HUNTINGTON BEACH (CBSLA) – Questions continued to emerge Wednesday about what may have caused one of the biggest Southern California oil spills in decades off the Orange County coastline. Watchdog groups are concerned that the bottleneck at the ports of Los Angeles and Long Beach may have played a role.
The pipeline leak, which was reported Saturday morning, may have spilled up to 144,000 gallons of oil into the ocean waters. The spill occurred in federal waters at the Elly rig, about 4 1/2 miles off shore. The rig is owned by Amplify Energy.
Federal authorities confirmed Tuesday that a section of Amplify Energy's oil pipeline was damaged and moved more than 100 feet along the ocean floor, an indication that a ship's anchor may have caused the spill.
"What they further located was a 13-inch split in that pipe, on the side of the pipe, that is a likely source of release of the oil," Coast Guard Capt. Rebecca Ore said in a news conference.
"The root cause of the accident remains unconfirmed at this time," according to a federal document from the U.S. Department of Transportation's Pipeline and Hazardous Materials Safety Administration's Office of Pipeline Safety. "Preliminary reports indicate that the failure may have been caused by an anchor that hooked the pipeline, causing a partial tear."
The nearly 18-mile pipeline runs from Amplify Energy's offshore drilling platforms to a pump station in Long Beach.
TIMELINE: Huntington Beach Oil Spill
"This is a terrible tragedy and we're extremely sorry this happened," Amplify Energy CEO Martyn Willsher said. "Obviously the cause of this will need to be investigated. But regardless of the cause, we're going to do everything we can to make things right for all of those impacted areas and individuals as quickly as we can."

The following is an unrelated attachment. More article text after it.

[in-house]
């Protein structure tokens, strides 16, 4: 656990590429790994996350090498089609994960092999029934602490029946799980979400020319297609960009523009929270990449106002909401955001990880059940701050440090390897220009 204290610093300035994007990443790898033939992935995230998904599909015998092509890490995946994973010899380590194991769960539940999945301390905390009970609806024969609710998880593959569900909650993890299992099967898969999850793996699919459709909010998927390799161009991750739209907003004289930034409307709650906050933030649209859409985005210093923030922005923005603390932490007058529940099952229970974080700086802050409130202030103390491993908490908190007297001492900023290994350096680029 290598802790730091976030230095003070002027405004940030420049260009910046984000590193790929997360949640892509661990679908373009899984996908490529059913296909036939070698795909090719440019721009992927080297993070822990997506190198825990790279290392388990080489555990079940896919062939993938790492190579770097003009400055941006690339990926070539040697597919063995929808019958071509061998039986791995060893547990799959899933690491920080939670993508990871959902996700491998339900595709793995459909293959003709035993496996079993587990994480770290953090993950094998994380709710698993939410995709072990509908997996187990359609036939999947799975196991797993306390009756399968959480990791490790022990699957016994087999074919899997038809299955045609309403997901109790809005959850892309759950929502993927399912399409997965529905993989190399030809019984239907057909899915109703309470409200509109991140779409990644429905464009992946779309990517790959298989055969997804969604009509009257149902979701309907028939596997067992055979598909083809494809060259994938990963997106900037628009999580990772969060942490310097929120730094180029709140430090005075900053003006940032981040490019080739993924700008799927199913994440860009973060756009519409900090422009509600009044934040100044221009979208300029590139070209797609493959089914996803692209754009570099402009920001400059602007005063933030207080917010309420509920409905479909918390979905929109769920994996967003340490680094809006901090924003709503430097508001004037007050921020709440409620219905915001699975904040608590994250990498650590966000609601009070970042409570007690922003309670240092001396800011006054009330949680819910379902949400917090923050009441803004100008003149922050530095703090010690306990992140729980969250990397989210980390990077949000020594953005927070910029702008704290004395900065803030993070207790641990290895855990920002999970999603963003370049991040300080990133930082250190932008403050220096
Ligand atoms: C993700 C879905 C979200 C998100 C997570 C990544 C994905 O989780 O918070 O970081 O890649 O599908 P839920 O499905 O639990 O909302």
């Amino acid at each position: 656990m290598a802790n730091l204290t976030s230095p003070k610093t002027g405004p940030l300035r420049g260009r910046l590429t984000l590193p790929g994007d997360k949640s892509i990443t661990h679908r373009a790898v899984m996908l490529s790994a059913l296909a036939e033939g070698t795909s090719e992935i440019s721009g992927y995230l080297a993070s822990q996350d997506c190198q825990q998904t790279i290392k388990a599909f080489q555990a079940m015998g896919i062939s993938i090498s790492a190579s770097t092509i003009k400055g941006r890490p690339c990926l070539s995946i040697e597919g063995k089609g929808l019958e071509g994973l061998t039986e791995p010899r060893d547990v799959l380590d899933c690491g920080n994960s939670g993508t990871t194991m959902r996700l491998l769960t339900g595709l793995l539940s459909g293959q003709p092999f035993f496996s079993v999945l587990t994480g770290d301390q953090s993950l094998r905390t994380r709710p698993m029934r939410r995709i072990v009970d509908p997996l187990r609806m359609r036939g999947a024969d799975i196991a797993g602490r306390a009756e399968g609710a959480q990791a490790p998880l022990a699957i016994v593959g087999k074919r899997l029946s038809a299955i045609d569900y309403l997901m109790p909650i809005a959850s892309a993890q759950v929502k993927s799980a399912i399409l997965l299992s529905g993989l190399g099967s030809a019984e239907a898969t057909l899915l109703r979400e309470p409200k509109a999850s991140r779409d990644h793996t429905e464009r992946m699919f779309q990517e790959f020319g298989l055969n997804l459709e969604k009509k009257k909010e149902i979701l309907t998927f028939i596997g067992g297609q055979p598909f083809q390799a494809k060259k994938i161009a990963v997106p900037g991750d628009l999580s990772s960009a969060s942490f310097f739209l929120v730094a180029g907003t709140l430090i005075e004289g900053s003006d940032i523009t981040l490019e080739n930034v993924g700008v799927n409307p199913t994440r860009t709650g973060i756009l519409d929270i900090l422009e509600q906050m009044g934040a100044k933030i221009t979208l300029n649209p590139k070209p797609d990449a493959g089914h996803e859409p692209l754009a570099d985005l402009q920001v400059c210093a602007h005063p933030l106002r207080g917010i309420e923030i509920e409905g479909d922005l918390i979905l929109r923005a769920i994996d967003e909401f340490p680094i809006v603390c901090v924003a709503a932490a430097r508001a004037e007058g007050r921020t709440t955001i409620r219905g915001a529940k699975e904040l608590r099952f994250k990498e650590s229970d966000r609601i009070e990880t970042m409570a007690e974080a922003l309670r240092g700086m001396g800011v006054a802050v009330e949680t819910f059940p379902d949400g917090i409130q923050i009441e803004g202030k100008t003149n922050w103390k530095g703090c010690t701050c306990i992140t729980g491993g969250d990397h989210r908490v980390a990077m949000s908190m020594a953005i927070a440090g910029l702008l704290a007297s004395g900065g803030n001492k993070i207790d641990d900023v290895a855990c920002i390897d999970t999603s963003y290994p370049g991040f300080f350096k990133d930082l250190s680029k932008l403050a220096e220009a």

Environmental watchdogs Tuesday were raising alarms about a possible anchor strike as well.
"I was immediately concerned that there was a possibility that a vessel had dropped anchor or dragged anchor and that had damaged the pipeline," John Amos, president and founder of the environmental group Skytruth, told CBSLA.
Skytruth Tuesday created an image which uses government databases and satellite to track oil spills. The white dots are all ships near the pipeline, each can be identified and tracked.
"We could clearly see what looked like an oil slick right along the eastern edge of the image, near the pipeline, and also very close to where all these ships are anchored," Amos said.
John Konrad, a former captain of large ships and the founder of the maritime website gCaptain.com, pointed to the unprecedented bottleneck of cargo vessels at the ports of Los Angeles and Long Beach as a potential problem.
"There are too many ships, so they're anchoring in places that are not designated," Konrad said.
"When you have that many ships in a port, the ships have to either anchor closer together, which can be dangerous, or they have to find other places to anchor," he added.
Konrad says the Coast Guard sets guidelines about where ships can safely anchor. He says it is possible that a commercial vessel's crew may not have realized they struck and dragged a pipeline.
"Did he have the right charts?" Konrad asks. "Did this vessel traffic service advise him? Was this an old pipeline that maybe wasn't properly charted? These are the questions we have to ask."
The U.S. Department of Transportation and the Coast Guard are investigating the cause of the spill.
Meanwhile, there are also questions regarding when the spill was reported. Operators of the Elly oil rig waited more than three hours to shut down the ruptured pipeline despite receiving a low-pressure alarm early Saturday morning.
According to the document from the Department of Transportation, workers in the control room of Beta Offshore, a subsidiary of Amplify, "received a low-pressure alarm on the San Pedro Bay Pipeline, indicating a possible failure at about 2:30 a.m. Saturday. The pipeline, however, was not shut down until 6:01 a.m. Saturday.
Meanwhile, through Wednesday, wildlife rescue crews have found at least 15 oiled birds. The birds are receiving treatment.
(© Copyright 2021 CBS Broadcasting Inc. All Rights Reserved. City News Service contributed to this report.)
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